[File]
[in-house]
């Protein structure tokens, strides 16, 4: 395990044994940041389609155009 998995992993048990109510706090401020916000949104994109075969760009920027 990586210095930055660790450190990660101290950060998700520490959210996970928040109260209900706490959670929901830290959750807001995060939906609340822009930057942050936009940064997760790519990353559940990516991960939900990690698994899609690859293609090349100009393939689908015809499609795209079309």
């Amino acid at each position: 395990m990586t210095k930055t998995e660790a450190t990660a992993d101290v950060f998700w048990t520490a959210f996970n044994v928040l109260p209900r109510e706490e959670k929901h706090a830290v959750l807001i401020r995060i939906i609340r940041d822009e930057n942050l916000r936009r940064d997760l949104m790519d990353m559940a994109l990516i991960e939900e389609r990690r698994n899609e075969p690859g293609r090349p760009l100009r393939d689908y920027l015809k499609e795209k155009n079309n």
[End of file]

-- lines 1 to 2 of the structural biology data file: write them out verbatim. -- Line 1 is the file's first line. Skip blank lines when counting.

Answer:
[in-house]
């Protein structure tokens, strides 16, 4: 395990044994940041389609155009 998995992993048990109510706090401020916000949104994109075969760009920027 990586210095930055660790450190990660101290950060998700520490959210996970928040109260209900706490959670929901830290959750807001995060939906609340822009930057942050936009940064997760790519990353559940990516991960939900990690698994899609690859293609090349100009393939689908015809499609795209079309």